Dispatches from the Special Libraries Association Conference

I recently attended the Special Libraries Association Annual Conference in San Diego, and wanted to share some of what I learned about libraries and conventions.

Logo Image for the Special Libraries Association Annual Conference

First, some of you might be wondering what a special library is:

  • It offers depth of knowledge in a specific subject field, like medicine, business, law, publishing, or a specific subject area.
  • It’s more of a reference resource or a place to dig into research than a place where a casual reader might check books out.
  • Special librarians focus on databases and books covering a specific subset of topics, rather than general information resources.
  • Some places that might surprise you have special libraries affiliated with them: The Rock and Roll Hall of Fame has a special library that’s open to researchers, and so does the Baseball Hall of Fame. The United Nations has a number of library facilities to assist in research and keep records of proceedings.
  • You might have seen the news in February that Beyonce hired a librarian to catalog her library of interviews and over 50,000 hours of film footage. That would qualify as a special library, too!
Image of San Diego Convention Center

San Diego Convention Center, photo by Elizabeth Willse

A number of businesses and law firms have libraries in-house to assist employees with research. Special libraries can also be affiliated with nonprofits, universities and even sports organizations.

Because so many different kinds of libraries can be classified as special libraries, there are many divisions within the SLA. This gives members a chance to connect  with those who have similar specialties. Divisions like Academic; Business and Finance; Food, Agriculture and Nutrition; the Baseball Caucus; and Physics-Astronomy-Mathematics are focused on the topic area a librarian covers. Divisions like Solo Librarians; Taxonomy; and Competitive Intelligence focus on the kind of work a librarian does within an organization.

Some of the librarians I met or heard speak in panels over the course of the week work for organizations like: Exxon; Weill Cornell Medical in Qatar; the FBI (as an information analyst); St. Jude’s Hospital; Shure (a microphone company); the Library of Congress; NASA; numerous law firms; and in all kinds of academic specialties at colleges and universities all over the world. Of all the librarians I met during the week, I think the Food Agriculture and Nutrition Committee Chair,  from Christchurch, New Zealand, traveled the greatest distance to San Diego.  I even met two SLA-bound librarians on my flight to San Diego (including my neighbor on the flight. Small world!)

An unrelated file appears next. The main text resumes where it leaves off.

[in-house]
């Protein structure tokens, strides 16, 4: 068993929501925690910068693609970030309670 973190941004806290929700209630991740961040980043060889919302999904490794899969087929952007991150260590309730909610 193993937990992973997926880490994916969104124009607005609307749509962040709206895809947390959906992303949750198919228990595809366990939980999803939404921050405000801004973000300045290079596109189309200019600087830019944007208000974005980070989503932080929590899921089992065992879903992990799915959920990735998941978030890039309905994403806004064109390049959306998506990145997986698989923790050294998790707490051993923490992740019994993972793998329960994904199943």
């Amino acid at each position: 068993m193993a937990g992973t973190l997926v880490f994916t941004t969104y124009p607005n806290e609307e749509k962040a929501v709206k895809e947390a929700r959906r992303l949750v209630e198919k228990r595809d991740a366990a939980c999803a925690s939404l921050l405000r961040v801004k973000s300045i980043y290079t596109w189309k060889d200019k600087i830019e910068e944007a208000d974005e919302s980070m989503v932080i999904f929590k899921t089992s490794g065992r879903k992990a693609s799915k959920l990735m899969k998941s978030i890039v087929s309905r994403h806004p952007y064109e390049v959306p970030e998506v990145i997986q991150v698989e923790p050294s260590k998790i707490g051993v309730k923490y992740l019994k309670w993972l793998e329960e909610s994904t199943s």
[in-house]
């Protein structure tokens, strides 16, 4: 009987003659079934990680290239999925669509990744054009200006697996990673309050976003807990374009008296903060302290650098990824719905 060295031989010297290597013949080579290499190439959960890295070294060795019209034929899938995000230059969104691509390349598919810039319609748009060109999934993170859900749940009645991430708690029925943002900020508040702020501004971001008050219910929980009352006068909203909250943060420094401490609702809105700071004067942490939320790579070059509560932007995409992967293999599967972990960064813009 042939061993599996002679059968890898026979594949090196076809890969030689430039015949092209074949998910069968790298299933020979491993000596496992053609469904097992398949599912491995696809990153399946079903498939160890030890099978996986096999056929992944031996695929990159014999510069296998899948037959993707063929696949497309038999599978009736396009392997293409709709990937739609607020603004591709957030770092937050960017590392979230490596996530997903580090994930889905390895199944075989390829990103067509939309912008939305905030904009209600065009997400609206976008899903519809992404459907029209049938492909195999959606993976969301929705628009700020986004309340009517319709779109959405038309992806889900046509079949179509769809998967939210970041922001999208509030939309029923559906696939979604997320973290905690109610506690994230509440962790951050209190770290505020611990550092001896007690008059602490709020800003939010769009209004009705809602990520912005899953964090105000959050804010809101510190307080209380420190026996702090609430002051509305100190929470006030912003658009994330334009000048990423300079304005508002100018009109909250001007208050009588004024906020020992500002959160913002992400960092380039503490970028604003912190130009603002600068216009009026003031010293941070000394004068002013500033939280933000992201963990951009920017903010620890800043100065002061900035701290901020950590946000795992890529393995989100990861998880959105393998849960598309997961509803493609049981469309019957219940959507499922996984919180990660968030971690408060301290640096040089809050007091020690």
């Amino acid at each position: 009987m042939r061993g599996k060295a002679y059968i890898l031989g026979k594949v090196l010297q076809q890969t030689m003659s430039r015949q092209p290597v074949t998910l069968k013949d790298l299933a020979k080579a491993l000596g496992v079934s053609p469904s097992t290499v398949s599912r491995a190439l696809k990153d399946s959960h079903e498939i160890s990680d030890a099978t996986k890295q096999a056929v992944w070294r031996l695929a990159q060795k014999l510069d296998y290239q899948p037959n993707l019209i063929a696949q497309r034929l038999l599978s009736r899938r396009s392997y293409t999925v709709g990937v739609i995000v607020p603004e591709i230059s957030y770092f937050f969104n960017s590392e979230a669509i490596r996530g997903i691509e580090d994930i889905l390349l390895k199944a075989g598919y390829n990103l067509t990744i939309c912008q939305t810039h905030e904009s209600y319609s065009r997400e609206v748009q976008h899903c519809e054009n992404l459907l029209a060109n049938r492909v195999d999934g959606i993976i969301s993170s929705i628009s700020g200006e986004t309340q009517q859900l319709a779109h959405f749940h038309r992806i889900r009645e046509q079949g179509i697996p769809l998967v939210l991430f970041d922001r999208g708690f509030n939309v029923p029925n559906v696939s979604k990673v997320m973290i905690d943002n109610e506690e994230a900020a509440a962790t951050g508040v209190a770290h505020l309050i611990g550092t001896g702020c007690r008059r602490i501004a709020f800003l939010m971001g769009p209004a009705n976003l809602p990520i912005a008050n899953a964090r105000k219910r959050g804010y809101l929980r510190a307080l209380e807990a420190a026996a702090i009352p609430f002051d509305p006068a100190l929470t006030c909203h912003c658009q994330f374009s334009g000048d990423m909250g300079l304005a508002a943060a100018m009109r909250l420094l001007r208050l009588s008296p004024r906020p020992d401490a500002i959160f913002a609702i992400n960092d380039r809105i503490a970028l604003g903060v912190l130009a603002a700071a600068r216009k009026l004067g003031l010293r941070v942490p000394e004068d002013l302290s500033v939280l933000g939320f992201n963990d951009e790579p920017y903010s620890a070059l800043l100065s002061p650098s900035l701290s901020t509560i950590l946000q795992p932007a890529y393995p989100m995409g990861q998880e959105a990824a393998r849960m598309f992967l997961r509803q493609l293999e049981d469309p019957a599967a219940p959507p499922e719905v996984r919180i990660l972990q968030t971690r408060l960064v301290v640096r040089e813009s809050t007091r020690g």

A good portion of the conference was dedicated to giving members a chance to connect and learn from one another. Presentations hosted by different divisions were open to all. Throughout the conference a number of divisions held open houses at the hotel. This gave a chance for existing members to stay in touch, and allowed new and curious members like me to learn more. I found the open houses especially valuable for learning more about the types and subject areas of special libraries and for getting a chance to talk to experienced librarians. I think one of the most important things I learned from the librarians I talked to was that you don’t necessarily need a background in a specific subject area to succeed in a special library focused on a particular topic or industry. What matters is adapting the skills you have to the requirements of the job and being willing to learn fast once you’re in the job. That was a heartening outlook for someone still in school.

A panel entitled “Dream Jobs: What’s It Like to Work THERE?” was presented by librarians from the San Diego Zoo, the Sonoma County Wine Library, and a librarian who had worked in the Disney Animation Research Library and now works for Guthy-Renker, a direct marketing company. Dream jobs, indeed!